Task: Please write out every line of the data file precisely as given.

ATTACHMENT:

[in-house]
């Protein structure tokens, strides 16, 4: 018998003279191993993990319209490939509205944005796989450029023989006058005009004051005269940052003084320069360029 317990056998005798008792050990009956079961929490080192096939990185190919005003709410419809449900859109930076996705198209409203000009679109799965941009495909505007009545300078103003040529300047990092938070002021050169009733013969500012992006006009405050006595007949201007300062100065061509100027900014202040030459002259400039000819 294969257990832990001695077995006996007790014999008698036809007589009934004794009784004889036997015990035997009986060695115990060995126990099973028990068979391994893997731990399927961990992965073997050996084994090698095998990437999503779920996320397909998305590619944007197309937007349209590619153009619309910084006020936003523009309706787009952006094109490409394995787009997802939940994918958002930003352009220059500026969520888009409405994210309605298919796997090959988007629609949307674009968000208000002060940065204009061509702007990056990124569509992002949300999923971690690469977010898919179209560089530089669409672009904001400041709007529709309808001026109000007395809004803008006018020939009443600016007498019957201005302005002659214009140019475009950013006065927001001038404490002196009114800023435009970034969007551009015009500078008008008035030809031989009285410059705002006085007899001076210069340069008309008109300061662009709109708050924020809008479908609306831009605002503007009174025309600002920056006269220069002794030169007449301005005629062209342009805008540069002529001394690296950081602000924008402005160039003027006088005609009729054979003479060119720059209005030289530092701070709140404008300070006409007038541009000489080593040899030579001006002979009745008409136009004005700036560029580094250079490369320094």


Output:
[in-house]
């Protein structure tokens, strides 16, 4: 018998003279191993993990319209490939509205944005796989450029023989006058005009004051005269940052003084320069360029 317990056998005798008792050990009956079961929490080192096939990185190919005003709410419809449900859109930076996705198209409203000009679109799965941009495909505007009545300078103003040529300047990092938070002021050169009733013969500012992006006009405050006595007949201007300062100065061509100027900014202040030459002259400039000819 294969257990832990001695077995006996007790014999008698036809007589009934004794009784004889036997015990035997009986060695115990060995126990099973028990068979391994893997731990399927961990992965073997050996084994090698095998990437999503779920996320397909998305590619944007197309937007349209590619153009619309910084006020936003523009309706787009952006094109490409394995787009997802939940994918958002930003352009220059500026969520888009409405994210309605298919796997090959988007629609949307674009968000208000002060940065204009061509702007990056990124569509992002949300999923971690690469977010898919179209560089530089669409672009904001400041709007529709309808001026109000007395809004803008006018020939009443600016007498019957201005302005002659214009140019475009950013006065927001001038404490002196009114800023435009970034969007551009015009500078008008008035030809031989009285410059705002006085007899001076210069340069008309008109300061662009709109708050924020809008479908609306831009605002503007009174025309600002920056006269220069002794030169007449301005005629062209342009805008540069002529001394690296950081602000924008402005160039003027006088005609009729054979003479060119720059209005030289530092701070709140404008300070006409007038541009000489080593040899030579001006002979009745008409136009004005700036560029580094250079490369320094």